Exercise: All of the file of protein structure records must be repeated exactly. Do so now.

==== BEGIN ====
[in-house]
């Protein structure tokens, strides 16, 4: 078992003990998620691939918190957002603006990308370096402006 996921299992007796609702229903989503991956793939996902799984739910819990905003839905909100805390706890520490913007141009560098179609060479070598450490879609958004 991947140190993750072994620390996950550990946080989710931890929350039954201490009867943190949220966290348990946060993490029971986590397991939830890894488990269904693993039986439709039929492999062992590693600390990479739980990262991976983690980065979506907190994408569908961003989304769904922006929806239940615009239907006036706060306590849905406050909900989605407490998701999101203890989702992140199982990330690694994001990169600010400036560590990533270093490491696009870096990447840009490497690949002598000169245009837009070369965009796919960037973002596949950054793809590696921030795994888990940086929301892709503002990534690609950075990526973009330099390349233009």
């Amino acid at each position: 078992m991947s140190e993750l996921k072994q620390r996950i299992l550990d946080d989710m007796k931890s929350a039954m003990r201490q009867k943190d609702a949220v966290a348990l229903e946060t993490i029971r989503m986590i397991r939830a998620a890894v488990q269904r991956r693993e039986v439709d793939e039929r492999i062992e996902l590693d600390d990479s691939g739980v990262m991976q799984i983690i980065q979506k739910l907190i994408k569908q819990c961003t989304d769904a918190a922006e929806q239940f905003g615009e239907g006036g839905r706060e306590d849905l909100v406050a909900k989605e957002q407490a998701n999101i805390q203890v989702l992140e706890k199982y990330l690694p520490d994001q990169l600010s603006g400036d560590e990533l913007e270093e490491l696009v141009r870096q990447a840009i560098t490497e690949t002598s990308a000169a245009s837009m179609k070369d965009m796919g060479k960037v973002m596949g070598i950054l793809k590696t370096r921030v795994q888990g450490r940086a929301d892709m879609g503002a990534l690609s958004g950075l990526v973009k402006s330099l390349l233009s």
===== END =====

[in-house]
């Protein structure tokens, strides 16, 4: 078992003990998620691939918190957002603006990308370096402006 996921299992007796609702229903989503991956793939996902799984739910819990905003839905909100805390706890520490913007141009560098179609060479070598450490879609958004 991947140190993750072994620390996950550990946080989710931890929350039954201490009867943190949220966290348990946060993490029971986590397991939830890894488990269904693993039986439709039929492999062992590693600390990479739980990262991976983690980065979506907190994408569908961003989304769904922006929806239940615009239907006036706060306590849905406050909900989605407490998701999101203890989702992140199982990330690694994001990169600010400036560590990533270093490491696009870096990447840009490497690949002598000169245009837009070369965009796919960037973002596949950054793809590696921030795994888990940086929301892709503002990534690609950075990526973009330099390349233009």
């Amino acid at each position: 078992m991947s140190e993750l996921k072994q620390r996950i299992l550990d946080d989710m007796k931890s929350a039954m003990r201490q009867k943190d609702a949220v966290a348990l229903e946060t993490i029971r989503m986590i397991r939830a998620a890894v488990q269904r991956r693993e039986v439709d793939e039929r492999i062992e996902l590693d600390d990479s691939g739980v990262m991976q799984i983690i980065q979506k739910l907190i994408k569908q819990c961003t989304d769904a918190a922006e929806q239940f905003g615009e239907g006036g839905r706060e306590d849905l909100v406050a909900k989605e957002q407490a998701n999101i805390q203890v989702l992140e706890k199982y990330l690694p520490d994001q990169l600010s603006g400036d560590e990533l913007e270093e490491l696009v141009r870096q990447a840009i560098t490497e690949t002598s990308a000169a245009s837009m179609k070369d965009m796919g060479k960037v973002m596949g070598i950054l793809k590696t370096r921030v795994q888990g450490r940086a929301d892709m879609g503002a990534l690609s958004g950075l990526v973009k402006s330099l390349l233009s």